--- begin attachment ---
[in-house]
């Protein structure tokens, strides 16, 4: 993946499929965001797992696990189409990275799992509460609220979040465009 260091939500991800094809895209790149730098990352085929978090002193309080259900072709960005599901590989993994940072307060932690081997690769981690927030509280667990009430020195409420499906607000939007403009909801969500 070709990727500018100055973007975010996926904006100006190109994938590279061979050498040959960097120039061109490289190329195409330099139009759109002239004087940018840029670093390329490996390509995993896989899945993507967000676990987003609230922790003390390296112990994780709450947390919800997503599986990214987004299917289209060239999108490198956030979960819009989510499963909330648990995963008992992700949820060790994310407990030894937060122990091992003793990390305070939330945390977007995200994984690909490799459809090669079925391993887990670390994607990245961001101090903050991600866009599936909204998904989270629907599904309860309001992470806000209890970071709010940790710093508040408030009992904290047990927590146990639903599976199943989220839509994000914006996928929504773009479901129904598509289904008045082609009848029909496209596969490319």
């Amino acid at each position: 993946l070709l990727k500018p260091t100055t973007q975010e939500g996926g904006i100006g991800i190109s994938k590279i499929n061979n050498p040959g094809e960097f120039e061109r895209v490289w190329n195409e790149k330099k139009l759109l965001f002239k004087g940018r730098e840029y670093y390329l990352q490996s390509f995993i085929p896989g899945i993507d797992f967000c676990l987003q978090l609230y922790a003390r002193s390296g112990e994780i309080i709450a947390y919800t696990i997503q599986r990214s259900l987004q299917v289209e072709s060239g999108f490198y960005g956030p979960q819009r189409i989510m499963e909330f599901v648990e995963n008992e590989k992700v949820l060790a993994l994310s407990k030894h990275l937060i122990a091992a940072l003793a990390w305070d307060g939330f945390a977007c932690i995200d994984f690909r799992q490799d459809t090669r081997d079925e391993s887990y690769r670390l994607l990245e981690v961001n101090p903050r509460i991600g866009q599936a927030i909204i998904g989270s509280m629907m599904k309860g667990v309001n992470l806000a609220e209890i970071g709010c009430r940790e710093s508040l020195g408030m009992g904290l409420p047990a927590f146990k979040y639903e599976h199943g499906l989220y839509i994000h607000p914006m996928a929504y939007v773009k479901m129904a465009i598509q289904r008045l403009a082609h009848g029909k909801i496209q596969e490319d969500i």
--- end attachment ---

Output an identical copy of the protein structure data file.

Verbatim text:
[in-house]
């Protein structure tokens, strides 16, 4: 993946499929965001797992696990189409990275799992509460609220979040465009 260091939500991800094809895209790149730098990352085929978090002193309080259900072709960005599901590989993994940072307060932690081997690769981690927030509280667990009430020195409420499906607000939007403009909801969500 070709990727500018100055973007975010996926904006100006190109994938590279061979050498040959960097120039061109490289190329195409330099139009759109002239004087940018840029670093390329490996390509995993896989899945993507967000676990987003609230922790003390390296112990994780709450947390919800997503599986990214987004299917289209060239999108490198956030979960819009989510499963909330648990995963008992992700949820060790994310407990030894937060122990091992003793990390305070939330945390977007995200994984690909490799459809090669079925391993887990670390994607990245961001101090903050991600866009599936909204998904989270629907599904309860309001992470806000209890970071709010940790710093508040408030009992904290047990927590146990639903599976199943989220839509994000914006996928929504773009479901129904598509289904008045082609009848029909496209596969490319």
């Amino acid at each position: 993946l070709l990727k500018p260091t100055t973007q975010e939500g996926g904006i100006g991800i190109s994938k590279i499929n061979n050498p040959g094809e960097f120039e061109r895209v490289w190329n195409e790149k330099k139009l759109l965001f002239k004087g940018r730098e840029y670093y390329l990352q490996s390509f995993i085929p896989g899945i993507d797992f967000c676990l987003q978090l609230y922790a003390r002193s390296g112990e994780i309080i709450a947390y919800t696990i997503q599986r990214s259900l987004q299917v289209e072709s060239g999108f490198y960005g956030p979960q819009r189409i989510m499963e909330f599901v648990e995963n008992e590989k992700v949820l060790a993994l994310s407990k030894h990275l937060i122990a091992a940072l003793a990390w305070d307060g939330f945390a977007c932690i995200d994984f690909r799992q490799d459809t090669r081997d079925e391993s887990y690769r670390l994607l990245e981690v961001n101090p903050r509460i991600g866009q599936a927030i909204i998904g989270s509280m629907m599904k309860g667990v309001n992470l806000a609220e209890i970071g709010c009430r940790e710093s508040l020195g408030m009992g904290l409420p047990a927590f146990k979040y639903e599976h199943g499906l989220y839509i994000h607000p914006m996928a929504y939007v773009k479901m129904a465009i598509q289904r008045l403009a082609h009848g029909k909801i496209q596969e490319d969500i």